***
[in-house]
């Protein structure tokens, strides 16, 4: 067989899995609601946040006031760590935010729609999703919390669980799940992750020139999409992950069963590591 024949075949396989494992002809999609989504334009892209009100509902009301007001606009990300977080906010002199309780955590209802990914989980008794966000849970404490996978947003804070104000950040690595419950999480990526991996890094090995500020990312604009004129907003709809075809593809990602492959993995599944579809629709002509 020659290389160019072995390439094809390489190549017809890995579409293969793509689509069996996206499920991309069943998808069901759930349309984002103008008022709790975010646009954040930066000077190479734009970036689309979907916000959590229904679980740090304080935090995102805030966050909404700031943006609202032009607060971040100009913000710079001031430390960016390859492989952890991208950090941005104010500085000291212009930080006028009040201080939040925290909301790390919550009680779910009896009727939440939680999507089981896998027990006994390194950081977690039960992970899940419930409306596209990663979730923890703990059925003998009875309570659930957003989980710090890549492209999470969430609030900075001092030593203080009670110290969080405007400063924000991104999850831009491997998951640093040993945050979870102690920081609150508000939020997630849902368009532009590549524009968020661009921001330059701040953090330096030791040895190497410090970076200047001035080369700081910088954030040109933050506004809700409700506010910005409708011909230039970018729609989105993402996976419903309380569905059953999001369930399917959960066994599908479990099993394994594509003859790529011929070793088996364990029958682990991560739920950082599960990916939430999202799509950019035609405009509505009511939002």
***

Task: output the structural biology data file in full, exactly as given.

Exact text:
[in-house]
């Protein structure tokens, strides 16, 4: 067989899995609601946040006031760590935010729609999703919390669980799940992750020139999409992950069963590591 024949075949396989494992002809999609989504334009892209009100509902009301007001606009990300977080906010002199309780955590209802990914989980008794966000849970404490996978947003804070104000950040690595419950999480990526991996890094090995500020990312604009004129907003709809075809593809990602492959993995599944579809629709002509 020659290389160019072995390439094809390489190549017809890995579409293969793509689509069996996206499920991309069943998808069901759930349309984002103008008022709790975010646009954040930066000077190479734009970036689309979907916000959590229904679980740090304080935090995102805030966050909404700031943006609202032009607060971040100009913000710079001031430390960016390859492989952890991208950090941005104010500085000291212009930080006028009040201080939040925290909301790390919550009680779910009896009727939440939680999507089981896998027990006994390194950081977690039960992970899940419930409306596209990663979730923890703990059925003998009875309570659930957003989980710090890549492209999470969430609030900075001092030593203080009670110290969080405007400063924000991104999850831009491997998951640093040993945050979870102690920081609150508000939020997630849902368009532009590549524009968020661009921001330059701040953090330096030791040895190497410090970076200047001035080369700081910088954030040109933050506004809700409700506010910005409708011909230039970018729609989105993402996976419903309380569905059953999001369930399917959960066994599908479990099993394994594509003859790529011929070793088996364990029958682990991560739920950082599960990916939430999202799509950019035609405009509505009511939002």